Thursday, May 10, 2018

How Does A Home Equity Loan Work?

How Does A Home Equity Loan Work?
How does a home equity loan work? Pretty well, if you do it right. A home equity loan could be the most affordable way you can borrow for a special project or purchase.

As you pay down your mortgage, you build up equity (the difference between your mortgage balance and the home’s market value). Equity may also grow when home values rise drastically.

If you qualify, it’s possible to borrow against that equity as a second mortgage. You receive the money in a lump sum and pay it back over a fixed period (usually five to 15 years).

Because the interest rate for a home equity loan is lower than for personal loans or credit cards, it’s a popular way to borrow. According to the Federal Reserve Bank of St. Louis, homeowners financed more than $373.2 billion in home equity loans in March 2018.

How a home equity loan works

Home equity loans are generally figured at up to 85 percent of the home’s value, minus the balance of the current mortgage. Here’s how that would work for a $200,000 home, on which you owe $150,000:

- 85 percent of the $200,000 home value is $170,000

- Balance of current mortgage is $150,000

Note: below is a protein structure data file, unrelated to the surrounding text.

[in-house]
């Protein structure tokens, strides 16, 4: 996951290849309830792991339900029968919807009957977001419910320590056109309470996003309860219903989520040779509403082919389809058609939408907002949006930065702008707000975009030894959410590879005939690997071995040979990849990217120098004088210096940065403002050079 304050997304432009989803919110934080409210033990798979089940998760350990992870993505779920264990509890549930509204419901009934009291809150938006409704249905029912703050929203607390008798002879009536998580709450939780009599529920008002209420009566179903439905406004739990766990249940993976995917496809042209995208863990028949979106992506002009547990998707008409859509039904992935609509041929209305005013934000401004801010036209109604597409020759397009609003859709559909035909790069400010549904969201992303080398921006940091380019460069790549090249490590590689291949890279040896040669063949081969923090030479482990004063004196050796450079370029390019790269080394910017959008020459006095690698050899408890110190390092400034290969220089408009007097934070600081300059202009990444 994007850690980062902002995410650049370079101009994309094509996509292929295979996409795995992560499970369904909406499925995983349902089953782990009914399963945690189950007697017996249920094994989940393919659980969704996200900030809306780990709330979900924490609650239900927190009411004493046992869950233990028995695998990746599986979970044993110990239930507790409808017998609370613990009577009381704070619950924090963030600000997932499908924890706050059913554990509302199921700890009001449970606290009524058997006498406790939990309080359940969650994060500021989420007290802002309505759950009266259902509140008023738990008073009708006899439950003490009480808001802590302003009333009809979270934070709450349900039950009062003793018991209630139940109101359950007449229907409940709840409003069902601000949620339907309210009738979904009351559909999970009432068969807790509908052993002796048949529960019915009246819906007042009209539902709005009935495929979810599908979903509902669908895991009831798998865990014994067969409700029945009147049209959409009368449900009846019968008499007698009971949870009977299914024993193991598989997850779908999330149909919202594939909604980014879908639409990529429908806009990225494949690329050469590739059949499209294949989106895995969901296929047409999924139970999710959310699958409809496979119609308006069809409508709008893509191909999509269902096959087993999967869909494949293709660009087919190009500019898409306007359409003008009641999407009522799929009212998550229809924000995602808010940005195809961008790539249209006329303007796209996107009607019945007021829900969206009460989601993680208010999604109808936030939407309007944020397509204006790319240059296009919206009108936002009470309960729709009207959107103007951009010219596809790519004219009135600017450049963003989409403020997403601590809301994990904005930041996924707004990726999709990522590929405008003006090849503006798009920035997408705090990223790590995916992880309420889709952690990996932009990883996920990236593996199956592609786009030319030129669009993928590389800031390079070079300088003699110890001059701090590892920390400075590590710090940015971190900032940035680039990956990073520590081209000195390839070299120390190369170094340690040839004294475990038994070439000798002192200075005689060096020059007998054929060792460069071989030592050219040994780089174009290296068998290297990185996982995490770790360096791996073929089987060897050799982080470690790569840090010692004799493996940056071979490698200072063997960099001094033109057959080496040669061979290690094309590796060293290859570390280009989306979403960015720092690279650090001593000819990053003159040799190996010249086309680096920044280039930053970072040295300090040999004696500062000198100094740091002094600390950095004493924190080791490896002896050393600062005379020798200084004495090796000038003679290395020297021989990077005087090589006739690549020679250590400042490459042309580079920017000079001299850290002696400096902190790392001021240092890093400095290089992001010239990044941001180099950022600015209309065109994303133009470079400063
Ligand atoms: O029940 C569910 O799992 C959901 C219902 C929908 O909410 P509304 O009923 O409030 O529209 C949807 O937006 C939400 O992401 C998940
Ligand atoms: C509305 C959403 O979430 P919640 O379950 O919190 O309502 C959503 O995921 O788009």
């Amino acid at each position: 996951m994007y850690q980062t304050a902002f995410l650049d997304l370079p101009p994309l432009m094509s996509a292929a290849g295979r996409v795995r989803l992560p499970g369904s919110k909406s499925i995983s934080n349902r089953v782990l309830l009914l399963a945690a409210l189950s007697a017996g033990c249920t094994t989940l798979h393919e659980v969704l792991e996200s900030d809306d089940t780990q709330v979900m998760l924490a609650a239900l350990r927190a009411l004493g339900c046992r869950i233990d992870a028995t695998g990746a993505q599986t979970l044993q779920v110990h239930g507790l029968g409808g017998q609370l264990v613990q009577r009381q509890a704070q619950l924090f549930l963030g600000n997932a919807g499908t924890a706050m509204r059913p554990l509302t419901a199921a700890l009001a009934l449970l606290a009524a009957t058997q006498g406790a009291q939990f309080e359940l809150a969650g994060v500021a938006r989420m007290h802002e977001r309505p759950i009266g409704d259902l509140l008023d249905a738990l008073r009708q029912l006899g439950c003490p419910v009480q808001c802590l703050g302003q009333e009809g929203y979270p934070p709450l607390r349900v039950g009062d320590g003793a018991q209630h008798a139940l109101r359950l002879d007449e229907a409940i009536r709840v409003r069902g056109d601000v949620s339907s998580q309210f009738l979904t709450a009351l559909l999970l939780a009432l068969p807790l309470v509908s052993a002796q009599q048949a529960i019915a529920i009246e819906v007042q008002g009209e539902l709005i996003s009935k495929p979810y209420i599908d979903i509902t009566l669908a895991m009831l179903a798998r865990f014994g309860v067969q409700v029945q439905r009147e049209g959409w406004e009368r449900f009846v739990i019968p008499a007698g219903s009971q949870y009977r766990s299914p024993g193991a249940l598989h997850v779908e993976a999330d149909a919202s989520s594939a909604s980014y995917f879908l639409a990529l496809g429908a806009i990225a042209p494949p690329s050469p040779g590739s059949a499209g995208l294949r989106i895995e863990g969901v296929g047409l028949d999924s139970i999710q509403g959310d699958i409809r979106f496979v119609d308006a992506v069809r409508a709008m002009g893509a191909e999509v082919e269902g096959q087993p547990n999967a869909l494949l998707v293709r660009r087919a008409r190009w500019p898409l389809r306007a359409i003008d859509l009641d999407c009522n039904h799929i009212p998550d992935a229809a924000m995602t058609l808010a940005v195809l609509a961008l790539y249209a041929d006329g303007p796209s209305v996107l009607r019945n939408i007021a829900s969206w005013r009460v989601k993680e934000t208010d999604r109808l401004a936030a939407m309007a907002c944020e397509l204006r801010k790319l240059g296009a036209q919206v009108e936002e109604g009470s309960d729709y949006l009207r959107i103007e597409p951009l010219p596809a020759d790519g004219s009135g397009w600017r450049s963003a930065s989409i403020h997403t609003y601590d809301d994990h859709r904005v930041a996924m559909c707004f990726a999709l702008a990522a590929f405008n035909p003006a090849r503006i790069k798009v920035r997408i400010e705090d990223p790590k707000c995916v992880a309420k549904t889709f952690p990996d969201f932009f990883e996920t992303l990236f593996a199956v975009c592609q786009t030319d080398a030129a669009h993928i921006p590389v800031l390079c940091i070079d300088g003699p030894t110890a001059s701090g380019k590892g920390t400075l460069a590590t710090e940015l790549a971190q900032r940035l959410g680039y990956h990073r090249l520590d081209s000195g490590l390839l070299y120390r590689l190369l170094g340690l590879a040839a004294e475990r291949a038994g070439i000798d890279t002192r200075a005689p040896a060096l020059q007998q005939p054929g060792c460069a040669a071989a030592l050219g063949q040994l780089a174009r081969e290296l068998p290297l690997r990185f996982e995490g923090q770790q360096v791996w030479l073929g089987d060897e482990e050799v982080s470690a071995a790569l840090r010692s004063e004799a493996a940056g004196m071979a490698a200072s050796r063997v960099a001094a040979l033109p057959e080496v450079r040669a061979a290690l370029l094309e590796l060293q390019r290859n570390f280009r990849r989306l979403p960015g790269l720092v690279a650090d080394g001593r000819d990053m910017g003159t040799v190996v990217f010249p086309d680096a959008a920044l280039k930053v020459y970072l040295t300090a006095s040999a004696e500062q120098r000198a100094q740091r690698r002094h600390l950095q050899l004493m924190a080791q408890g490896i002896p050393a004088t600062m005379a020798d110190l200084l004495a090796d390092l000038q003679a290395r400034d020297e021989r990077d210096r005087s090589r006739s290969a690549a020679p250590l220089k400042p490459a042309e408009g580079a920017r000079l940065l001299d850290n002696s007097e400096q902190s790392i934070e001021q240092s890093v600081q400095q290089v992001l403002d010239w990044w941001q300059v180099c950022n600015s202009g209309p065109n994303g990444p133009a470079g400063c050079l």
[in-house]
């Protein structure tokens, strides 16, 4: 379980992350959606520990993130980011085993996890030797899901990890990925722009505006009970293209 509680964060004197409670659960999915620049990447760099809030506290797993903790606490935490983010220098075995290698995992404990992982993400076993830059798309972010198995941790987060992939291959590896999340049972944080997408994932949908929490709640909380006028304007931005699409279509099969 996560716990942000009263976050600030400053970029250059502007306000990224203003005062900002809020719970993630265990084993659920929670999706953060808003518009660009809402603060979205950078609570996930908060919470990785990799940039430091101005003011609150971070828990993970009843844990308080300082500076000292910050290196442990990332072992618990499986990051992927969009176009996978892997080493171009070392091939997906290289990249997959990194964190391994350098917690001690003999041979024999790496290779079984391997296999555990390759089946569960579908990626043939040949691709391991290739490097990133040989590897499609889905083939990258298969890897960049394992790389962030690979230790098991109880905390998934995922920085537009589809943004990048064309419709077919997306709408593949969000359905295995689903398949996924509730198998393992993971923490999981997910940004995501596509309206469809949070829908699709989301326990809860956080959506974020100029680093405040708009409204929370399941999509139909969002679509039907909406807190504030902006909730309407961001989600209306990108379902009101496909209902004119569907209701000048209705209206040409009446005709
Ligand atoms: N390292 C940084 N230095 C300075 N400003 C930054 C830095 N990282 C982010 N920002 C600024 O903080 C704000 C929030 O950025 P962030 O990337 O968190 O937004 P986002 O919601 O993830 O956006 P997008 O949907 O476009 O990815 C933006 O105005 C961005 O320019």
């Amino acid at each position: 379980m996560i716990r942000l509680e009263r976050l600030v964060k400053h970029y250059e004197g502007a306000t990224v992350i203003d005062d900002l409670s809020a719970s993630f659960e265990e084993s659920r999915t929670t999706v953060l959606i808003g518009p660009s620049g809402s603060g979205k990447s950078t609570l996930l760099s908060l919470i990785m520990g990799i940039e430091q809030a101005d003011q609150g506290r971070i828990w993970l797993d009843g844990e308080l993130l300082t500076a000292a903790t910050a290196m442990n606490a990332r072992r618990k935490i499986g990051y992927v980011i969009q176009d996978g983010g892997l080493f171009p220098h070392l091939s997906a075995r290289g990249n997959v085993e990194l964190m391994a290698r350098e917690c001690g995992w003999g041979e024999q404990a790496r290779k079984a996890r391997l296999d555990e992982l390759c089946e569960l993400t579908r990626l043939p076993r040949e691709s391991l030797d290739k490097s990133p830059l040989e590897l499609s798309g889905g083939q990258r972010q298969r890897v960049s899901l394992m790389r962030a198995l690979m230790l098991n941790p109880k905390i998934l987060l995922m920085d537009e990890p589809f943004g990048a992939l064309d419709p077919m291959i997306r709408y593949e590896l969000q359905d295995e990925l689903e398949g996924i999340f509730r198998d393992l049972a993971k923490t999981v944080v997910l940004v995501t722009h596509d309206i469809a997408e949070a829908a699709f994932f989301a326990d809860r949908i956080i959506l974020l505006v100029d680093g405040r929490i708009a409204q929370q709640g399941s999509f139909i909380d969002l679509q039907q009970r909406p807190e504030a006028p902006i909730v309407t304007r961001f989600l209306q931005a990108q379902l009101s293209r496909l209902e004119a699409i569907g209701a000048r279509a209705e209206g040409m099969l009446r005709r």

- $170,000 minus $150,000 equals $20,000

- Thus, you may be allowed to borrow up to $20,000

Qualifying for a home equity loan is similar to qualifying for a mortgage, and in fact, carries the same kinds of closing fees (more on that below). You’ll have to provide employment information, proof of income and bank statements; the lender will weigh this information along with your credit history, monthly expenses, debt-to-income ratio and, of course, the amount of equity in your home.

To get some idea of your potential borrowing capacity, use a home equity loan calculator like this one.

Once you apply and get approved for a home equity loan, you receive the amount you borrowed in a lump sum. Home equity loans carry fixed rates, and you make equal monthly payments over the term of the loan — just like you do with your first mortgage.

Ways to use home equity loans

Home improvement

People commonly use home equity loans for home renovations or upgrades, but you can use the money for anything you want. However, until recently the interest on a home equity loan was tax deductible, but the Tax Cuts and Jobs Act of 2017 changed that. From now until 2026, the interest on a home equity loan may be deducted only if it is used to “buy, build or substantially improve the taxpayer’s home that secures the loan” and meets other additional requirements.

But this may not be an issue for many homeowners. The standard deduction has also changed — so unless your deductions are higher than the standard ($24,000 for those filing jointly, $18,000 for heads of household and $12,000 for individuals), you probably won’t be itemizing anyway.

Debt consolidation